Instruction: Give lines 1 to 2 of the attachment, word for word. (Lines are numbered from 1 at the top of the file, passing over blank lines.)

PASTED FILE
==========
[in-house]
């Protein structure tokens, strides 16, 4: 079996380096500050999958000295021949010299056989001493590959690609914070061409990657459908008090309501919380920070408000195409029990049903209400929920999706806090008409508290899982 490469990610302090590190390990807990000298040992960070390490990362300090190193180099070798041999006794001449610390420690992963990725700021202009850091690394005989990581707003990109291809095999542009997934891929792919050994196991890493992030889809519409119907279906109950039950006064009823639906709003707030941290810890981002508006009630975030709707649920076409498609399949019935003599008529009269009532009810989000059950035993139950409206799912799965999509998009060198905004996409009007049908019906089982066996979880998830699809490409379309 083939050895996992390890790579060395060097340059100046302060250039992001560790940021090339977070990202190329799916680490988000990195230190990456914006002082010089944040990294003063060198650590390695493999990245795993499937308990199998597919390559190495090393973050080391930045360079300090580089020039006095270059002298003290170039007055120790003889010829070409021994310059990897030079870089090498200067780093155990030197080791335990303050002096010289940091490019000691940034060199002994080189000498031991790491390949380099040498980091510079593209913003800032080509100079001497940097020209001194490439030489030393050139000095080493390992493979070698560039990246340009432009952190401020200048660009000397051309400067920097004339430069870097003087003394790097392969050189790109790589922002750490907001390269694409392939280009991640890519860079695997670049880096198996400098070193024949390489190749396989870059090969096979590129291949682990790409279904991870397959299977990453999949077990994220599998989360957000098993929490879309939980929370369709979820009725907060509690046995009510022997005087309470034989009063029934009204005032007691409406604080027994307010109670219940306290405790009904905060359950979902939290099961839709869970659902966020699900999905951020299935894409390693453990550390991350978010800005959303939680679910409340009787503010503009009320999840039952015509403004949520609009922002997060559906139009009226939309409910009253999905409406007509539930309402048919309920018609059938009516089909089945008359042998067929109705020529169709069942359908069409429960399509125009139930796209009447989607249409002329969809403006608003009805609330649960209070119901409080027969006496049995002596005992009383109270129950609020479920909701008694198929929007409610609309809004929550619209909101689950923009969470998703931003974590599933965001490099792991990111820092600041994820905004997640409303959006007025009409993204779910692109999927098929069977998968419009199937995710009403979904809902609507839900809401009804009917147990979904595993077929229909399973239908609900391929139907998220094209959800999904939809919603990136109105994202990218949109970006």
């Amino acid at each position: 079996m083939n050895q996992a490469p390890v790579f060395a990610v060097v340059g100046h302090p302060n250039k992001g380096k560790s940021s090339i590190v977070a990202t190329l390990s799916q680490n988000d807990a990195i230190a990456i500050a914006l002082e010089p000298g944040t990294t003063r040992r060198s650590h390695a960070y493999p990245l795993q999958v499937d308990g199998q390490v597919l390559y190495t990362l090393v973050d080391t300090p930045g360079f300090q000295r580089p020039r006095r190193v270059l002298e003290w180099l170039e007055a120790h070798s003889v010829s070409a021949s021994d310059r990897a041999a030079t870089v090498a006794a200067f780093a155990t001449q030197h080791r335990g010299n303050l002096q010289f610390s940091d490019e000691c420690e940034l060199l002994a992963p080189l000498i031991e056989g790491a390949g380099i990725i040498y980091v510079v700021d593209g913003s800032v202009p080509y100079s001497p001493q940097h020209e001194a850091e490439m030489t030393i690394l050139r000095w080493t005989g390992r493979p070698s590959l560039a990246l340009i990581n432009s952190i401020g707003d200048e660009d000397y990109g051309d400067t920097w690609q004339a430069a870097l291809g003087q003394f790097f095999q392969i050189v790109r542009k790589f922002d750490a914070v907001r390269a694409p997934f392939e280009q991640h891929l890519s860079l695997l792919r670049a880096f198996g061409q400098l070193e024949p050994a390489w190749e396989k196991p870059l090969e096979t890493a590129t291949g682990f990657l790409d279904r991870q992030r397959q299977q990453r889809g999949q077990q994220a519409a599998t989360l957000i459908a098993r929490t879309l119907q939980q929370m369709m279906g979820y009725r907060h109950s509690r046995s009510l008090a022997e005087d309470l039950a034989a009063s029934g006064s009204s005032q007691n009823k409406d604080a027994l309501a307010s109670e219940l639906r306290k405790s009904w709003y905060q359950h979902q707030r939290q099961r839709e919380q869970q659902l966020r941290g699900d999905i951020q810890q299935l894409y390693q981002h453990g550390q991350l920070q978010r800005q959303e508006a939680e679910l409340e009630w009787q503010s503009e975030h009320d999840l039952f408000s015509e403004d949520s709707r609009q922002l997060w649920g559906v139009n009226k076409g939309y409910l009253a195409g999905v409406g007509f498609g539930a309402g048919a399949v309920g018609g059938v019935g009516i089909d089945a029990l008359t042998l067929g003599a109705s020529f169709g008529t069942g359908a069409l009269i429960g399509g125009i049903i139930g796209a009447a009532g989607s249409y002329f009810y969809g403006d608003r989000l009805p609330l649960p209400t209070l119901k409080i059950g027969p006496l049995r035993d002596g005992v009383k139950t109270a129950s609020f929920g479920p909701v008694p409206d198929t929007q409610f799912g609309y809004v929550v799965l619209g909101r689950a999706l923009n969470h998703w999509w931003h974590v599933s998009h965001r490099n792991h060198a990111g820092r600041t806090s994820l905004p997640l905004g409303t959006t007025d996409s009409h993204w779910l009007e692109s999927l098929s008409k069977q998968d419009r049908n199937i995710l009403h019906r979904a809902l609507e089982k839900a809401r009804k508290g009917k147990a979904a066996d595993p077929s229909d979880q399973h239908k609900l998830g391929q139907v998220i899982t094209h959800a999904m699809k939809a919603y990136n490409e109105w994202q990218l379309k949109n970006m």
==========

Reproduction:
[in-house]
């Protein structure tokens, strides 16, 4: 079996380096500050999958000295021949010299056989001493590959690609914070061409990657459908008090309501919380920070408000195409029990049903209400929920999706806090008409508290899982 490469990610302090590190390990807990000298040992960070390490990362300090190193180099070798041999006794001449610390420690992963990725700021202009850091690394005989990581707003990109291809095999542009997934891929792919050994196991890493992030889809519409119907279906109950039950006064009823639906709003707030941290810890981002508006009630975030709707649920076409498609399949019935003599008529009269009532009810989000059950035993139950409206799912799965999509998009060198905004996409009007049908019906089982066996979880998830699809490409379309 083939050895996992390890790579060395060097340059100046302060250039992001560790940021090339977070990202190329799916680490988000990195230190990456914006002082010089944040990294003063060198650590390695493999990245795993499937308990199998597919390559190495090393973050080391930045360079300090580089020039006095270059002298003290170039007055120790003889010829070409021994310059990897030079870089090498200067780093155990030197080791335990303050002096010289940091490019000691940034060199002994080189000498031991790491390949380099040498980091510079593209913003800032080509100079001497940097020209001194490439030489030393050139000095080493390992493979070698560039990246340009432009952190401020200048660009000397051309400067920097004339430069870097003087003394790097392969050189790109790589922002750490907001390269694409392939280009991640890519860079695997670049880096198996400098070193024949390489190749396989870059090969096979590129291949682990790409279904991870397959299977990453999949077990994220599998989360957000098993929490879309939980929370369709979820009725907060509690046995009510022997005087309470034989009063029934009204005032007691409406604080027994307010109670219940306290405790009904905060359950979902939290099961839709869970659902966020699900999905951020299935894409390693453990550390991350978010800005959303939680679910409340009787503010503009009320999840039952015509403004949520609009922002997060559906139009009226939309409910009253999905409406007509539930309402048919309920018609059938009516089909089945008359042998067929109705020529169709069942359908069409429960399509125009139930796209009447989607249409002329969809403006608003009805609330649960209070119901409080027969006496049995002596005992009383109270129950609020479920909701008694198929929007409610609309809004929550619209909101689950923009969470998703931003974590599933965001490099792991990111820092600041994820905004997640409303959006007025009409993204779910692109999927098929069977998968419009199937995710009403979904809902609507839900809401009804009917147990979904595993077929229909399973239908609900391929139907998220094209959800999904939809919603990136109105994202990218949109970006």